A new Pearl Harbor exhibit will feature a paper crane crafted by a 12-year-old girl battling leukemia after the United States’ atom bomb struck her Hiroshima hometown. Sadoko Sasaki pursued origami in 1955 after hearing an old Japanese story that those who fold 1,000 cranes are granted one wish. Wishing to get better, she created more than 1,000 cranes. And although she passed away nearly three months after the project, her cranes have survived as symbols of peace. Sasaki’s family has donated one crane to the Tribute WTC Visitors Center in New York and another to the Austrian Study Centre for Peace and Conflict Resolution. Now, a third crane will be featured at the Pearl Harbor visitor’s center. “We have both been wounded and have suffered painfully,” said Sadoko’s nephew Yuji Sasaki. “We don't want the children of the future to go through the same experience.”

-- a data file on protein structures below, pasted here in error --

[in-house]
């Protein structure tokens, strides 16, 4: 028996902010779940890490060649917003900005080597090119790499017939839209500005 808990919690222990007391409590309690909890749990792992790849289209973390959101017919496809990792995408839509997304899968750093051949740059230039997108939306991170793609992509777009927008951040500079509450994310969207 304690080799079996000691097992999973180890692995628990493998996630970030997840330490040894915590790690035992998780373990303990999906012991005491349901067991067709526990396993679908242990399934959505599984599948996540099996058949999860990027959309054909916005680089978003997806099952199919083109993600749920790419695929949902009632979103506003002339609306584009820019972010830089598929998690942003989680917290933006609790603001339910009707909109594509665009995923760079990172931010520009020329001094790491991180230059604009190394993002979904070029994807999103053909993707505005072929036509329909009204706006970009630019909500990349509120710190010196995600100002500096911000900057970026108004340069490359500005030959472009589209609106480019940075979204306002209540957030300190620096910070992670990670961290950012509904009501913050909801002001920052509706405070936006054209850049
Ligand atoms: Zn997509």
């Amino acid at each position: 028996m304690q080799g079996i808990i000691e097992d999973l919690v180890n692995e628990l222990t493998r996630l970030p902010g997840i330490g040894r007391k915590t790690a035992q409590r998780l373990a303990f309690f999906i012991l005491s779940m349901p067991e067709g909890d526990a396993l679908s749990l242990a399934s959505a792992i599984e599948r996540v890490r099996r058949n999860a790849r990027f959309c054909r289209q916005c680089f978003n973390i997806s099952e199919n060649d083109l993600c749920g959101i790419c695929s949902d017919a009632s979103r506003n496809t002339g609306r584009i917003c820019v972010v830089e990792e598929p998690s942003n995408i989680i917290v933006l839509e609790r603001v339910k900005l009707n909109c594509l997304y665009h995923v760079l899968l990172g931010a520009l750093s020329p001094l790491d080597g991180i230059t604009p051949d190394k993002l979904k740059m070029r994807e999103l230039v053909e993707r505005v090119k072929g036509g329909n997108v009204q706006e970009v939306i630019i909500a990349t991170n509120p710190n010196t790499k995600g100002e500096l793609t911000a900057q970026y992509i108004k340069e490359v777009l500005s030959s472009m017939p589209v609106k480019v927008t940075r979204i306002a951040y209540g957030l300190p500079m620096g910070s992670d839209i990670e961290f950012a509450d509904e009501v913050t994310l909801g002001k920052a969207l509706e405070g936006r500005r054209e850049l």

WWII bombing victim’s paper crane comes to Pearl Harbor.